Hermione's memory of what happened next was blurred. The only thing that really stuck out was when she'd fallen into the tub while desperately trying to pull Ness out and, in the confusion of Richard trying to get both girls out of the bath, she ended up getting her head pushed under.
The lukewarm bathwater tasted of rust and copper and death, and no amount of brushing her teeth or chugging mouthwash would rinse it away.
After the funeral, Helen and Richard decide to move away from the area. It was while helping to pack Ness's room into boxes that Hermione came across Ness's collection of Ancient Greek legends. Ness had loved those old legends– both sisters had been named after characters from them, after all; Hermione for the daughter of Helen of Troy, and Ness for Clytemnestra, sister of Helen of Troy. After a moment of hesitation, Hermione decided to pack the books in her own bag, instead of boxing them away with the rest of things to be kept in storage.
Hermione wasn't expected to start attending her new school straight away after the move, and instead she sat down with Ness's books and devoured them with a single-minded focus that frightened her parents, but she didn't even notice. Once she finished the ones she already had, she started collecting more, reading every single story or poem or play related to Ancient Greek legends that she could get her hands on.
Out of all of them, the story of Clytemnestra would always be her favourite. Maybe (most definitely) she was biased, but Hermione couldn't help but adore the legend of the Queen from Ancient Greece. When Clytemnestra's husband Agamemnon sacrificed their daughter in order to get a fair wind to Troy, did she sit quietly by? No, of course she didn't! She took over his throne, found herself a new lover and when the scum finally returned home a decade later, she murdered him in his bathtub with an axe.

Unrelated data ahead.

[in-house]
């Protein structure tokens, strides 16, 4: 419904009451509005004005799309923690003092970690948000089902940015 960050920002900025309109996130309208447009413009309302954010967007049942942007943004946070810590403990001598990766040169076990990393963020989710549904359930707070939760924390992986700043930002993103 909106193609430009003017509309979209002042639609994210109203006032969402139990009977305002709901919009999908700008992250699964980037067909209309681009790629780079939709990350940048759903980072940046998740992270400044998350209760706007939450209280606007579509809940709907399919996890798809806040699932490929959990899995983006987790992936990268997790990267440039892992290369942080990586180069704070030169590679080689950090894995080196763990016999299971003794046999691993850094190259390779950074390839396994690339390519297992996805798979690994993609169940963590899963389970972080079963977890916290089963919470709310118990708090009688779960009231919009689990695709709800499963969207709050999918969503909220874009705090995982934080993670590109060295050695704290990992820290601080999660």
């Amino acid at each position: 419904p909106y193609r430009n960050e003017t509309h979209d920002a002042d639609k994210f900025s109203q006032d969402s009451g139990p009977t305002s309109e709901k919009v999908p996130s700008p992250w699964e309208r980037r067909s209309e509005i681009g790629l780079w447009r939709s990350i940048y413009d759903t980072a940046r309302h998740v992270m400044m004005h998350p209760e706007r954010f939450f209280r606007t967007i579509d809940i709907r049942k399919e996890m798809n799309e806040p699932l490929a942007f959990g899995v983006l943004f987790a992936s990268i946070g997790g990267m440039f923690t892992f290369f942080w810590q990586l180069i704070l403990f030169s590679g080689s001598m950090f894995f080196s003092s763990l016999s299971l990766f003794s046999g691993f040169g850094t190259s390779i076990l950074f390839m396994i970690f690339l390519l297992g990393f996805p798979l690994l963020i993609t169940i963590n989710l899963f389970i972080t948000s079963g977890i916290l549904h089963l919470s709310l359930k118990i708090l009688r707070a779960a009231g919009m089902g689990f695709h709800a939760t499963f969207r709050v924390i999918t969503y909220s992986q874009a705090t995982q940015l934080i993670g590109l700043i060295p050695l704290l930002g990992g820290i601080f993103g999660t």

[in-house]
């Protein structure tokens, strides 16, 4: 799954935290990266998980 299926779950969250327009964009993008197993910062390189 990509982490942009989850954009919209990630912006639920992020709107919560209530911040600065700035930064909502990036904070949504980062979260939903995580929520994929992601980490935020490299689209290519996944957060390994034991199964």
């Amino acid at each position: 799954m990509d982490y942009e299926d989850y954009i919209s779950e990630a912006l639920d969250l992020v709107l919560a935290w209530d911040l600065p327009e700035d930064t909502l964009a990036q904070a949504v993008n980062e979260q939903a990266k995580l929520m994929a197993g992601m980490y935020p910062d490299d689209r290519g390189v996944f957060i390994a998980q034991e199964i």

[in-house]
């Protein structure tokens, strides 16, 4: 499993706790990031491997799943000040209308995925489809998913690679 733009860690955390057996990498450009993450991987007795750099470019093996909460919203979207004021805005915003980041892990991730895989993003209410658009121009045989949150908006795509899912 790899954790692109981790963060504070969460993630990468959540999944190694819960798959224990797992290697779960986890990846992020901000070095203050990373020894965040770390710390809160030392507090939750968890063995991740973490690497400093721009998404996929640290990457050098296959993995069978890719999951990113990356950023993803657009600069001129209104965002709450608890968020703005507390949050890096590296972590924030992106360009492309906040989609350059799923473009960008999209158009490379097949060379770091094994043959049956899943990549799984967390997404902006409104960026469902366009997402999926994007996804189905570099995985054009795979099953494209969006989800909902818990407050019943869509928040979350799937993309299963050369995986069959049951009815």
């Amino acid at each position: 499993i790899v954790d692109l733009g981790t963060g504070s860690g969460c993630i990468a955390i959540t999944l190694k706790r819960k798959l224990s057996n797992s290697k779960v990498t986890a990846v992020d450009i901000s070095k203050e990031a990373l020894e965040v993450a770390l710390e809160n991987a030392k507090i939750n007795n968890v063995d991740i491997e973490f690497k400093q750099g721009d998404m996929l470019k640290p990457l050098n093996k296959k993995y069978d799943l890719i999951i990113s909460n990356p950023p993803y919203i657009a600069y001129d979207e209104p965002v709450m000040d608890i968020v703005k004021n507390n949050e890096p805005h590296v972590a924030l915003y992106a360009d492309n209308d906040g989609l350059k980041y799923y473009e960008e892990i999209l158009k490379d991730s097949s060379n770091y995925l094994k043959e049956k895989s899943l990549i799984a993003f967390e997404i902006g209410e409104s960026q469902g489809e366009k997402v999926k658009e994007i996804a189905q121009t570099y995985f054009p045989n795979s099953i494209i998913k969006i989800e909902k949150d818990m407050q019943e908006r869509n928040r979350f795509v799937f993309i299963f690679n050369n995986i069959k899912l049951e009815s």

The thought of blood diluted water made her feel sick, made her eyes sting with tears, but Hermione decided then and there that she would be as clever, determined, tough as nails and ruthless as the tragic heroine Clytemnestra was– both the one from Ancient Greek legend and her own dearly beloved sister.
Eventually, for she wouldn't be Hermione if she didn't, she got curious about the mythology behind the characters and started researching Ancient Greek mythology in the local library. The Olympian gods and goddesses were, of course, a huge part of the Ancient Greek mythology and when she stumbled upon Hermes, well, he was instantly one of her favorites. At first because of his name (she was only seven) but the more she read about him, the more interested she became. Because it was reading about Hermes that Hermione first came across the term 'Trickster God'.
Hermes was labeled as a Trickster in several myths and Trickster gods were, in her humble opinion, simply brilliant.
There was a part of Hermione, a part she tried to muffle with the literature she immersed herself in every waking hour of the day (much to the ongoing concern of her parents) that was stuck in an unending scream of rage and loss that echoed around in the back of her skull, half-ignored and half-drowned out by the knowledge she desperately consumed to make it stop hurting please stop hurting.
Her sorrow was a flayed wound to her heart, to her very soul, that had yet to stop bleeding. And when she was forced to bed by her mother or father each evening, left without any way to distract herself, she was so angry, filled with such a helpless, raging hatred, that she felt paralyzed, her bitter, grief-filled tears soaking her pillow right through, night after night.
She knew, deep in her heart, that she would never fully get over the loss of her sister. It would always hurt, always, but one day she would at least find a measure of peace with the fact Ness was gone and she wasn't ever coming back. What Hermione could never get over, that had her rage burning just as hot and bright inside her as the day she'd broken a door and found her sister dead in their bathroom, was the fact that the awful, horrible, wretched filth of the earth that hurt her sister so badly, that drove her to the point where she took her own life to escape them and the suffering they'd caused her, were never punished.